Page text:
• acute hepatitis A;
  • B and non-A;
  • non-B;
  • light microscopy;
  • constant and inconstant features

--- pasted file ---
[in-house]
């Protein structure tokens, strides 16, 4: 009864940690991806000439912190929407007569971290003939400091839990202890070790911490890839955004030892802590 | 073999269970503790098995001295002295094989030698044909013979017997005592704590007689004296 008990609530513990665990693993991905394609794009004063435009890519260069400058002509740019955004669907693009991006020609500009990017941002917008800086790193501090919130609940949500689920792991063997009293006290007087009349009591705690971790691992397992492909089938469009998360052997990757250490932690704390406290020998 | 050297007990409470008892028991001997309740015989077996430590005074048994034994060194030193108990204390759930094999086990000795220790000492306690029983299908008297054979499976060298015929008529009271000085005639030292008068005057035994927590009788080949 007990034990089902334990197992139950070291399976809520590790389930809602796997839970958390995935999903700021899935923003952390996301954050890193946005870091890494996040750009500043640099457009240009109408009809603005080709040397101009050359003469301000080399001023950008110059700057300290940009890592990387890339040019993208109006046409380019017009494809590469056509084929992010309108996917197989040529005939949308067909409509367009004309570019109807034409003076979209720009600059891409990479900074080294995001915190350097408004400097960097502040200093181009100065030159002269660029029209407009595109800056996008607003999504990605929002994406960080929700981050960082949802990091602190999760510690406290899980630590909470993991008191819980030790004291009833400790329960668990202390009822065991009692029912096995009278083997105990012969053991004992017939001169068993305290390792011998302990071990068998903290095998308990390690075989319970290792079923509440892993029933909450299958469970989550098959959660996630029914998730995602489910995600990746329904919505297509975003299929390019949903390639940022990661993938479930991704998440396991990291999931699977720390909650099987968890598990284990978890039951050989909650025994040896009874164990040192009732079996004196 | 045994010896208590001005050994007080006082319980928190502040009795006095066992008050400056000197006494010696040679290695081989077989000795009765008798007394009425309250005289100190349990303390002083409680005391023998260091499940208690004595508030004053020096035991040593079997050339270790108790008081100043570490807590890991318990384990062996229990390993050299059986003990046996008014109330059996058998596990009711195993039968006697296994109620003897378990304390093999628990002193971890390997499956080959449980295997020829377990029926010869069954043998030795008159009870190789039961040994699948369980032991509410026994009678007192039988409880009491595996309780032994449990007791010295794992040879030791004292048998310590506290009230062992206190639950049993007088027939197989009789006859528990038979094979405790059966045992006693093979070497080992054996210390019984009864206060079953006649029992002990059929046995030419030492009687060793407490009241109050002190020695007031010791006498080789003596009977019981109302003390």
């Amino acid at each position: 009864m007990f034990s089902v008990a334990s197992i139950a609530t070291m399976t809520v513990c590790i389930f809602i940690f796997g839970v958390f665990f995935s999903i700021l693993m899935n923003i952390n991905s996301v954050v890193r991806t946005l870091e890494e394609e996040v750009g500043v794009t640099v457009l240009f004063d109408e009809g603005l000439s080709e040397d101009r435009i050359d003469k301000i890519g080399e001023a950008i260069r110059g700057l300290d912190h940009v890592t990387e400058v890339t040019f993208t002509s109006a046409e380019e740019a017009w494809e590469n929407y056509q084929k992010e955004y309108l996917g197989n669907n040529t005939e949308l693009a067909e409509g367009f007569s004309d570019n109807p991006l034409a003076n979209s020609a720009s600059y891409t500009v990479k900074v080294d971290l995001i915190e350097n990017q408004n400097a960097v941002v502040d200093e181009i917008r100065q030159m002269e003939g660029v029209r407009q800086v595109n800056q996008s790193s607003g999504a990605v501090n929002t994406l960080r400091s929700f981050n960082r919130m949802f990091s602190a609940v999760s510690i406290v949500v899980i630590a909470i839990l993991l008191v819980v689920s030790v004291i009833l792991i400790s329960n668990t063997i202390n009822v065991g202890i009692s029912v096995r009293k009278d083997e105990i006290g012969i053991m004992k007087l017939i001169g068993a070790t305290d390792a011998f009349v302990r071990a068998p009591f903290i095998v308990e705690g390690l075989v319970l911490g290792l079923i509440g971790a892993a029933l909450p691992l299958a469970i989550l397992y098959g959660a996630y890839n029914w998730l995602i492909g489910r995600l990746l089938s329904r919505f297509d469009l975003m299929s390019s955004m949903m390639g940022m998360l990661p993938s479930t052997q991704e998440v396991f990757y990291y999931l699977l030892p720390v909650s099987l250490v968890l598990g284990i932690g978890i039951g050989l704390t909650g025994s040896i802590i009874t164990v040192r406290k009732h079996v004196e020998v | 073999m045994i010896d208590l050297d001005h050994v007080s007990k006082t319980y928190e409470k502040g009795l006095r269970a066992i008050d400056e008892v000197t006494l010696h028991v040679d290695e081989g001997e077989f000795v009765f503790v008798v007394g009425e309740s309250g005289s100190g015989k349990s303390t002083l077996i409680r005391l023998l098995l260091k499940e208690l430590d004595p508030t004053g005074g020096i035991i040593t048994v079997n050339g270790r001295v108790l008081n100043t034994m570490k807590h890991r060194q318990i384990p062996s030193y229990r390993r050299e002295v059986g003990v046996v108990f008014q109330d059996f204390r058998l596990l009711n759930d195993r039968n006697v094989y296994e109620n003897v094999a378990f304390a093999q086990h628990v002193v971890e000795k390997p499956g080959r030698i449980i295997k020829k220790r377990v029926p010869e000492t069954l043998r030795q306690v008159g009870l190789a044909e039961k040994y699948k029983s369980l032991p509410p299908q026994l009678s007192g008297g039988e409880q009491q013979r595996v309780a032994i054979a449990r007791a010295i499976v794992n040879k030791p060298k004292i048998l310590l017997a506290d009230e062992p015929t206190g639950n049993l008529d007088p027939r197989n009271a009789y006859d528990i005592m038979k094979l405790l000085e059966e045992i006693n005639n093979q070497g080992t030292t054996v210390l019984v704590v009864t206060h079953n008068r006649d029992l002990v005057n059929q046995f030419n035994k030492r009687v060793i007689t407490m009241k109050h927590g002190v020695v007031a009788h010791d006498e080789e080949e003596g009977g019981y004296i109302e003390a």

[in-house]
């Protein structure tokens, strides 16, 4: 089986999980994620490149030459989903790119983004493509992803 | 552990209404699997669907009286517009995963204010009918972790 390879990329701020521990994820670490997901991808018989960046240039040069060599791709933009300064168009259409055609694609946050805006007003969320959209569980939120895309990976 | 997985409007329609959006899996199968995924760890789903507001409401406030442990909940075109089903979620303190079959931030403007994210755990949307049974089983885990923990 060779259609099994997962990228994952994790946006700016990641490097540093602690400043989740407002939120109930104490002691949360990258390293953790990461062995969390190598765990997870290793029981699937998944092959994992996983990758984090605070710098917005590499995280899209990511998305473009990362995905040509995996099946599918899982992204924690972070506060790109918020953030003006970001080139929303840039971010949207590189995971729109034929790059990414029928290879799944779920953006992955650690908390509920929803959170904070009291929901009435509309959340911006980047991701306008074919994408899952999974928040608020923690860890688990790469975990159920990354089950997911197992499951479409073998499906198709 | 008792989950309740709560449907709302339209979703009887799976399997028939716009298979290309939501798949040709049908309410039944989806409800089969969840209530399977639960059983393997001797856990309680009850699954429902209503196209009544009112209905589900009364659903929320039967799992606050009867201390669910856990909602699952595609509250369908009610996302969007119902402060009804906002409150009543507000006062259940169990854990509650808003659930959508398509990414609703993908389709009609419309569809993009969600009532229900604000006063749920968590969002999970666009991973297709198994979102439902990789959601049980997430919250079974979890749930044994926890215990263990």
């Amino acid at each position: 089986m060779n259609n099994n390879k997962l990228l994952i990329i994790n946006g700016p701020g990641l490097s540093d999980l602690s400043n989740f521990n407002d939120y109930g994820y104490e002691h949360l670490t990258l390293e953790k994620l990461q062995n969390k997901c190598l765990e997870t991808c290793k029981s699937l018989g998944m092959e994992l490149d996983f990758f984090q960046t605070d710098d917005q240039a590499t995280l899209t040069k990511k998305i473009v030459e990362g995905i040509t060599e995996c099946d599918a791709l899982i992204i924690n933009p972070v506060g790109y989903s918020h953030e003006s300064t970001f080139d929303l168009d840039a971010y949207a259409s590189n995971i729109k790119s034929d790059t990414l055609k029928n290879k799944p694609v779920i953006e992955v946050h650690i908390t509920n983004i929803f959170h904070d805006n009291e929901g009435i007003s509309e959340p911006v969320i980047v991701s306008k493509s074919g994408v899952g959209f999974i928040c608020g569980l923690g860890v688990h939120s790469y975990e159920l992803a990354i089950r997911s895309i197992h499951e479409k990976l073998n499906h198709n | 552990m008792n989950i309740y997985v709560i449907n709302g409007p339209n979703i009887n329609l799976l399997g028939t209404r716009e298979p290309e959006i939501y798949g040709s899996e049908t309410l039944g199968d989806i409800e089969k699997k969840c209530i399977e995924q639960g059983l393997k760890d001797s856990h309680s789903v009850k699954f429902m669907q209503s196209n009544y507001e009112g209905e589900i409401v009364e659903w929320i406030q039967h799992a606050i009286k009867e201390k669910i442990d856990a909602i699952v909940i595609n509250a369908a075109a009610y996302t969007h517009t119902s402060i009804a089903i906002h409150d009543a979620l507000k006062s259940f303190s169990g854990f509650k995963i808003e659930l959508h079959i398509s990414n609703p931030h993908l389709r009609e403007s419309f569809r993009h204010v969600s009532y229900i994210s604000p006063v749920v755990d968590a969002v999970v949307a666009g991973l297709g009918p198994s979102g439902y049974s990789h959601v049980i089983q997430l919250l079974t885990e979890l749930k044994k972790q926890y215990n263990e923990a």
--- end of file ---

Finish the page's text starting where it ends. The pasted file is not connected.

ABSTRACT— Liver biopsies from a total of 240 patients with acute hepatitis A (86 patients), B (78 patients) and non-A, non-B (76 patients) were blindly evaluated for quantitative and qualitative light microscopic differences. No qualitative differences separate the three types of hepatitis, but the frequency and degree of some histological features seem to be characteristic of acute human non-A, non-B hepatitis. The degree of focal necrosis and portal inflammation was less pronounced in the non-A, non-B group as compared to the hepatitis A and B groups (P<0.01). Twenty-six percent of the non-A, non-B liver biopsies showed steatosis as compared with 10% and 6% in the hepatitis A and B groups, respectively (P<0.01). Bridging necrosis only occurred in liver biopsies from patients with non-A, non-B and B hepatitis. Abnormal bile ducts were detected in a total of five patients, three of whom were found in the non-A, non-B group. A comparison between histological findings in non-A, non-B patients with and without a possible intravenous exposure revealed that steatosis, cholestasis, large piecemeal necrosis and confluent necrosis occurred with the highest incidence in the patients without intravenous exposure, indicating that non-A, non-B hepatitis may be caused by more than one etiological agent.